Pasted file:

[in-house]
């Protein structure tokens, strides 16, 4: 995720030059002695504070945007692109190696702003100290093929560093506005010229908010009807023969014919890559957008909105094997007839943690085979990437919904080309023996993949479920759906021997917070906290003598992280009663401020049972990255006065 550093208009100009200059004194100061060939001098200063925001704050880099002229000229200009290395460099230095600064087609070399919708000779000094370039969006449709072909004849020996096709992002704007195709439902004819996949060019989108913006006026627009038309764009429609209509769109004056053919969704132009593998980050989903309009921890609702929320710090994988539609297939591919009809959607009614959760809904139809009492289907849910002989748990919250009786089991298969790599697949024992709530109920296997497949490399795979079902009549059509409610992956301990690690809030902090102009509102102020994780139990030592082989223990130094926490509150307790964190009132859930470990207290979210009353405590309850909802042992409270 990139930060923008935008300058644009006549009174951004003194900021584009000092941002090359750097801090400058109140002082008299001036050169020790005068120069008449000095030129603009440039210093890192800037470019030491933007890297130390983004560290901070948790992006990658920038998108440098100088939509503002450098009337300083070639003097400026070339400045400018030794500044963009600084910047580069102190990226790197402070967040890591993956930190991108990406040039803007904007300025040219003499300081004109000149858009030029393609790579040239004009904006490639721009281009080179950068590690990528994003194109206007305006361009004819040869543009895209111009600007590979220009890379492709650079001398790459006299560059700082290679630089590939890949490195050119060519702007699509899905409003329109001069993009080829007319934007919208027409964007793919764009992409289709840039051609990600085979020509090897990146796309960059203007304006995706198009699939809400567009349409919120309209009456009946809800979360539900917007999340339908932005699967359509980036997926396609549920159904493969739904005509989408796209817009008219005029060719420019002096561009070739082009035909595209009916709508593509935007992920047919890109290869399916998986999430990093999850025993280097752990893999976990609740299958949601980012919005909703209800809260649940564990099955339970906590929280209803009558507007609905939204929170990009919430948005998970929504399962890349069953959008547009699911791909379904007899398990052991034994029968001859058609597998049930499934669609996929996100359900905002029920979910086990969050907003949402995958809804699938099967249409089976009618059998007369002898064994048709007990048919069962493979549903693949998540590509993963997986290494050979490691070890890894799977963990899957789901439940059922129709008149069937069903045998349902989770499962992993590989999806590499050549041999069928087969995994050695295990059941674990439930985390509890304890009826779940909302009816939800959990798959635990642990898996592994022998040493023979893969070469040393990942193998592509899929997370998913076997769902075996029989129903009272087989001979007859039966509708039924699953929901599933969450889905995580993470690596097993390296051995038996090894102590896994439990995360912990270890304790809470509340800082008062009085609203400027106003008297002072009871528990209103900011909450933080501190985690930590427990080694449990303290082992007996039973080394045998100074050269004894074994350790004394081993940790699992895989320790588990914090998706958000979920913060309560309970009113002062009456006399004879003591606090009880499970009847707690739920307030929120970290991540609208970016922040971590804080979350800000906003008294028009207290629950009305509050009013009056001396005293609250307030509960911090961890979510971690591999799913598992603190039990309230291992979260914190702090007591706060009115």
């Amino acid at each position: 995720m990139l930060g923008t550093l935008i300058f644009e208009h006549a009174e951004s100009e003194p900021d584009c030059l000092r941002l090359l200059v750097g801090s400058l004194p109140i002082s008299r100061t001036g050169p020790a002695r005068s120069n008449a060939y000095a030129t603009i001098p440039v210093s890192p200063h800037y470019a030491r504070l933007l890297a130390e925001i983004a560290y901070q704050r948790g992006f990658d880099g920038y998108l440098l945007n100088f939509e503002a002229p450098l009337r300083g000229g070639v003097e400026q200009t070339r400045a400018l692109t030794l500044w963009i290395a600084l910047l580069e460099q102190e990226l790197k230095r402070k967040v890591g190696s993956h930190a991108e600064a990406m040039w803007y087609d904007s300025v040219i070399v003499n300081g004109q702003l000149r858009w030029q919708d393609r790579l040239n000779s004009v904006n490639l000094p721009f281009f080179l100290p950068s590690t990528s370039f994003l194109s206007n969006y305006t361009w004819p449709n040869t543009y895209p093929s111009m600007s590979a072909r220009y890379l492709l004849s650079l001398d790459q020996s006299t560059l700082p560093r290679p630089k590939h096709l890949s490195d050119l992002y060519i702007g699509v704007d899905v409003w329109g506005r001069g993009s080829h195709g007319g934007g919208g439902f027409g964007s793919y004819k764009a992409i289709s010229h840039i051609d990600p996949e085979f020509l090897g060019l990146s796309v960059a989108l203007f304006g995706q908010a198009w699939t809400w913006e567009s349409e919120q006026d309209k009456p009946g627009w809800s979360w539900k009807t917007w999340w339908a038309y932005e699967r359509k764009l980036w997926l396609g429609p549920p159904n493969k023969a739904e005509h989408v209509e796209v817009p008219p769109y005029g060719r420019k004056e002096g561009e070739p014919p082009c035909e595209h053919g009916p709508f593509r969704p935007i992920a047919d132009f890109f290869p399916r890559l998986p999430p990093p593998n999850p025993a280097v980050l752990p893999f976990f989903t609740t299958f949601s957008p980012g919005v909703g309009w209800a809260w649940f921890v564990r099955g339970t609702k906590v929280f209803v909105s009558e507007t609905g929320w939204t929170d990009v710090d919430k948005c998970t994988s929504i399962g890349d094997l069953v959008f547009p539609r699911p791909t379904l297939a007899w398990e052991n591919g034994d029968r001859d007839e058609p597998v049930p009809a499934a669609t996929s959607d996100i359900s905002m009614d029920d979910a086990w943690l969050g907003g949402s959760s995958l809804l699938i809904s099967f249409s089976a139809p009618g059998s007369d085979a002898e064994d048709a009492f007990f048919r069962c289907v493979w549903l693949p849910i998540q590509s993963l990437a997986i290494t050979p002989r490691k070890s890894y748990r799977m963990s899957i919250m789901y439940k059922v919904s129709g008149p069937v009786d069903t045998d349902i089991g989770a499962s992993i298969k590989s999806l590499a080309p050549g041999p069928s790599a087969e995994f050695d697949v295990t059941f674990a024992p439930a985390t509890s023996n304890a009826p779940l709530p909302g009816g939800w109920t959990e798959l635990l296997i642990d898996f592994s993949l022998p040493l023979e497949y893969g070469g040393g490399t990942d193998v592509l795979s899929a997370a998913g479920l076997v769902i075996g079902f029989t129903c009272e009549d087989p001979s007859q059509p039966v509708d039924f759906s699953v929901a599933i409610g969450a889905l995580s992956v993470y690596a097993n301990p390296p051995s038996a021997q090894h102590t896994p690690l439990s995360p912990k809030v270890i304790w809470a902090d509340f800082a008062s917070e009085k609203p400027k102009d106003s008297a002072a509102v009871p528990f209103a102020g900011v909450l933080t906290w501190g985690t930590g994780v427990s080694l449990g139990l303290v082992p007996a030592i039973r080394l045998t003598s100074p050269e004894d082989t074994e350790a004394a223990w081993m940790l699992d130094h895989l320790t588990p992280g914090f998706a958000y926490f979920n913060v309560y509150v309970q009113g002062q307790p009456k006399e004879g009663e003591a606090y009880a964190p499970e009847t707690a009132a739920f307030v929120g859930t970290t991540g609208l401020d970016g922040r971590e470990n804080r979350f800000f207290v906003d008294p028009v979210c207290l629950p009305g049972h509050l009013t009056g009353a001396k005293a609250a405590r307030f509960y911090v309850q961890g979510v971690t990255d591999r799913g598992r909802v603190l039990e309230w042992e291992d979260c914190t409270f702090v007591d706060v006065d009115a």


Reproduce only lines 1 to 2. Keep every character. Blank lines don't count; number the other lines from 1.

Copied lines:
[in-house]
């Protein structure tokens, strides 16, 4: 995720030059002695504070945007692109190696702003100290093929560093506005010229908010009807023969014919890559957008909105094997007839943690085979990437919904080309023996993949479920759906021997917070906290003598992280009663401020049972990255006065 550093208009100009200059004194100061060939001098200063925001704050880099002229000229200009290395460099230095600064087609070399919708000779000094370039969006449709072909004849020996096709992002704007195709439902004819996949060019989108913006006026627009038309764009429609209509769109004056053919969704132009593998980050989903309009921890609702929320710090994988539609297939591919009809959607009614959760809904139809009492289907849910002989748990919250009786089991298969790599697949024992709530109920296997497949490399795979079902009549059509409610992956301990690690809030902090102009509102102020994780139990030592082989223990130094926490509150307790964190009132859930470990207290979210009353405590309850909802042992409270 990139930060923008935008300058644009006549009174951004003194900021584009000092941002090359750097801090400058109140002082008299001036050169020790005068120069008449000095030129603009440039210093890192800037470019030491933007890297130390983004560290901070948790992006990658920038998108440098100088939509503002450098009337300083070639003097400026070339400045400018030794500044963009600084910047580069102190990226790197402070967040890591993956930190991108990406040039803007904007300025040219003499300081004109000149858009030029393609790579040239004009904006490639721009281009080179950068590690990528994003194109206007305006361009004819040869543009895209111009600007590979220009890379492709650079001398790459006299560059700082290679630089590939890949490195050119060519702007699509899905409003329109001069993009080829007319934007919208027409964007793919764009992409289709840039051609990600085979020509090897990146796309960059203007304006995706198009699939809400567009349409919120309209009456009946809800979360539900917007999340339908932005699967359509980036997926396609549920159904493969739904005509989408796209817009008219005029060719420019002096561009070739082009035909595209009916709508593509935007992920047919890109290869399916998986999430990093999850025993280097752990893999976990609740299958949601980012919005909703209800809260649940564990099955339970906590929280209803009558507007609905939204929170990009919430948005998970929504399962890349069953959008547009699911791909379904007899398990052991034994029968001859058609597998049930499934669609996929996100359900905002029920979910086990969050907003949402995958809804699938099967249409089976009618059998007369002898064994048709007990048919069962493979549903693949998540590509993963997986290494050979490691070890890894799977963990899957789901439940059922129709008149069937069903045998349902989770499962992993590989999806590499050549041999069928087969995994050695295990059941674990439930985390509890304890009826779940909302009816939800959990798959635990642990898996592994022998040493023979893969070469040393990942193998592509899929997370998913076997769902075996029989129903009272087989001979007859039966509708039924699953929901599933969450889905995580993470690596097993390296051995038996090894102590896994439990995360912990270890304790809470509340800082008062009085609203400027106003008297002072009871528990209103900011909450933080501190985690930590427990080694449990303290082992007996039973080394045998100074050269004894074994350790004394081993940790699992895989320790588990914090998706958000979920913060309560309970009113002062009456006399004879003591606090009880499970009847707690739920307030929120970290991540609208970016922040971590804080979350800000906003008294028009207290629950009305509050009013009056001396005293609250307030509960911090961890979510971690591999799913598992603190039990309230291992979260914190702090007591706060009115």